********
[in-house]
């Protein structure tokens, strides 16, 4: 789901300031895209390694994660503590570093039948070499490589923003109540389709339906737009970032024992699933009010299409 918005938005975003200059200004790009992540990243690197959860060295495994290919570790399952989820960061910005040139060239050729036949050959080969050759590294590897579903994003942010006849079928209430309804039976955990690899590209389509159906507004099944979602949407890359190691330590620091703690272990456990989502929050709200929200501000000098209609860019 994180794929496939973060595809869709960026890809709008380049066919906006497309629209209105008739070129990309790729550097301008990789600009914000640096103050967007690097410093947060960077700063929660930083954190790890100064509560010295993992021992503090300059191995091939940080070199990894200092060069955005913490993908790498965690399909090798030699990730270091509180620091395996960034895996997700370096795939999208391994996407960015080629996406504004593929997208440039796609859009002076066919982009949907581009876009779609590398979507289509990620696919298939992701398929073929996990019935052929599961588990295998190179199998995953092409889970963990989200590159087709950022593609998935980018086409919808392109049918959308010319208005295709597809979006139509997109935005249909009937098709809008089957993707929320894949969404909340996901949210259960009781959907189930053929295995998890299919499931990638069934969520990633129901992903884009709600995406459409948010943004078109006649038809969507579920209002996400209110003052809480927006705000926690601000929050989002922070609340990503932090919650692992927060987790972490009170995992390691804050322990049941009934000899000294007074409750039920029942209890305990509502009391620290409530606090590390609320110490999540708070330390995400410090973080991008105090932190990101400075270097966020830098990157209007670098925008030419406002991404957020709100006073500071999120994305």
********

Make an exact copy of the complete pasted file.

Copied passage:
[in-house]
């Protein structure tokens, strides 16, 4: 789901300031895209390694994660503590570093039948070499490589923003109540389709339906737009970032024992699933009010299409 918005938005975003200059200004790009992540990243690197959860060295495994290919570790399952989820960061910005040139060239050729036949050959080969050759590294590897579903994003942010006849079928209430309804039976955990690899590209389509159906507004099944979602949407890359190691330590620091703690272990456990989502929050709200929200501000000098209609860019 994180794929496939973060595809869709960026890809709008380049066919906006497309629209209105008739070129990309790729550097301008990789600009914000640096103050967007690097410093947060960077700063929660930083954190790890100064509560010295993992021992503090300059191995091939940080070199990894200092060069955005913490993908790498965690399909090798030699990730270091509180620091395996960034895996997700370096795939999208391994996407960015080629996406504004593929997208440039796609859009002076066919982009949907581009876009779609590398979507289509990620696919298939992701398929073929996990019935052929599961588990295998190179199998995953092409889970963990989200590159087709950022593609998935980018086409919808392109049918959308010319208005295709597809979006139509997109935005249909009937098709809008089957993707929320894949969404909340996901949210259960009781959907189930053929295995998890299919499931990638069934969520990633129901992903884009709600995406459409948010943004078109006649038809969507579920209002996400209110003052809480927006705000926690601000929050989002922070609340990503932090919650692992927060987790972490009170995992390691804050322990049941009934000899000294007074409750039920029942209890305990509502009391620290409530606090590390609320110490999540708070330390995400410090973080991008105090932190990101400075270097966020830098990157209007670098925008030419406002991404957020709100006073500071999120994305």